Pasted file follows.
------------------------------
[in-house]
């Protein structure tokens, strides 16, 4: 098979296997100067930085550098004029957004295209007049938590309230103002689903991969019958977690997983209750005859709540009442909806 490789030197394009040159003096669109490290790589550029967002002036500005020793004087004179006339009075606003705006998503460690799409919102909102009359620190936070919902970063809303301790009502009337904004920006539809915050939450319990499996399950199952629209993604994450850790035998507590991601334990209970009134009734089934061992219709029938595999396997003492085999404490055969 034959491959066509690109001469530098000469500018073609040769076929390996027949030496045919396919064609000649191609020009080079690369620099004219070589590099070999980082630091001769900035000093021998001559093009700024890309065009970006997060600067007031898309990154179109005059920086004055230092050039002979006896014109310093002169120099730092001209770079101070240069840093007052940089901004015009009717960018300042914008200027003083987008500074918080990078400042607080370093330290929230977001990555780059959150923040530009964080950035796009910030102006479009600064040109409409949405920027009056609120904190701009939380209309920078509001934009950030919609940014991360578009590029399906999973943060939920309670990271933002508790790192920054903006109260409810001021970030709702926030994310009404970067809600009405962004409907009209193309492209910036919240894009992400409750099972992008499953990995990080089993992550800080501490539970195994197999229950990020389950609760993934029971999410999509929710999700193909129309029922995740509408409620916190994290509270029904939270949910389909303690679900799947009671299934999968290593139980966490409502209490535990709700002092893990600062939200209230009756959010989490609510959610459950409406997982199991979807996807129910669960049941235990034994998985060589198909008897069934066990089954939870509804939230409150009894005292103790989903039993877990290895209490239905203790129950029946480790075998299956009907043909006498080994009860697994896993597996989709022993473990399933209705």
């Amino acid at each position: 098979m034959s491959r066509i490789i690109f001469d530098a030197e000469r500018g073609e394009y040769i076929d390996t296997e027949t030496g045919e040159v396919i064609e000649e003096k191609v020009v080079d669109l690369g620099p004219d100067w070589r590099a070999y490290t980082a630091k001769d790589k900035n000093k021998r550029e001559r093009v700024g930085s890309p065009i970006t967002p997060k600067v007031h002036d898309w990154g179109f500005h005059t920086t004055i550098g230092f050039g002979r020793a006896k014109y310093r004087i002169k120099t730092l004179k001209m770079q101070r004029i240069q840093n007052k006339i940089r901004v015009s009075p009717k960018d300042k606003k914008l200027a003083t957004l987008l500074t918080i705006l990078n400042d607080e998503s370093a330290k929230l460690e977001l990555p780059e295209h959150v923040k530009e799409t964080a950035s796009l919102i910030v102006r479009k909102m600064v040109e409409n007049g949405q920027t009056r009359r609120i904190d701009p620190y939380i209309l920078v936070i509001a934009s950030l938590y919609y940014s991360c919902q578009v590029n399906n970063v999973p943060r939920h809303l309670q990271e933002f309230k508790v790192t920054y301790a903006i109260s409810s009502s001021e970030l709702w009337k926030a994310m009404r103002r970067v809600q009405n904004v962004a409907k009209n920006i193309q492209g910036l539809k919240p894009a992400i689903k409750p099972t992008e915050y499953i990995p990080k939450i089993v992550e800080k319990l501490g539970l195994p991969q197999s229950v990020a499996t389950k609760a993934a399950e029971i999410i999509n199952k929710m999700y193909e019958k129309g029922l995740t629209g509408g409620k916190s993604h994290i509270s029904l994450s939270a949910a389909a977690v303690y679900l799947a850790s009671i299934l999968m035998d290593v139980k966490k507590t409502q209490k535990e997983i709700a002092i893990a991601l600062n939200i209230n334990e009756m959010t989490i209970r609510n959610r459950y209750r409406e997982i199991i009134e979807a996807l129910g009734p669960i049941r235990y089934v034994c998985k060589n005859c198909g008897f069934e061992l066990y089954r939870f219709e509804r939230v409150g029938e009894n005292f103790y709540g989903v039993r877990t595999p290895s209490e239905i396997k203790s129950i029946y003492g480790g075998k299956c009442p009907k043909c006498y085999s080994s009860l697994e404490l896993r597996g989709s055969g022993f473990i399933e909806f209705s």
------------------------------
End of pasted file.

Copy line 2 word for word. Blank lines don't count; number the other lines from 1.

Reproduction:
């Protein structure tokens, strides 16, 4: 098979296997100067930085550098004029957004295209007049938590309230103002689903991969019958977690997983209750005859709540009442909806 490789030197394009040159003096669109490290790589550029967002002036500005020793004087004179006339009075606003705006998503460690799409919102909102009359620190936070919902970063809303301790009502009337904004920006539809915050939450319990499996399950199952629209993604994450850790035998507590991601334990209970009134009734089934061992219709029938595999396997003492085999404490055969 034959491959066509690109001469530098000469500018073609040769076929390996027949030496045919396919064609000649191609020009080079690369620099004219070589590099070999980082630091001769900035000093021998001559093009700024890309065009970006997060600067007031898309990154179109005059920086004055230092050039002979006896014109310093002169120099730092001209770079101070240069840093007052940089901004015009009717960018300042914008200027003083987008500074918080990078400042607080370093330290929230977001990555780059959150923040530009964080950035796009910030102006479009600064040109409409949405920027009056609120904190701009939380209309920078509001934009950030919609940014991360578009590029399906999973943060939920309670990271933002508790790192920054903006109260409810001021970030709702926030994310009404970067809600009405962004409907009209193309492209910036919240894009992400409750099972992008499953990995990080089993992550800080501490539970195994197999229950990020389950609760993934029971999410999509929710999700193909129309029922995740509408409620916190994290509270029904939270949910389909303690679900799947009671299934999968290593139980966490409502209490535990709700002092893990600062939200209230009756959010989490609510959610459950409406997982199991979807996807129910669960049941235990034994998985060589198909008897069934066990089954939870509804939230409150009894005292103790989903039993877990290895209490239905203790129950029946480790075998299956009907043909006498080994009860697994896993597996989709022993473990399933209705």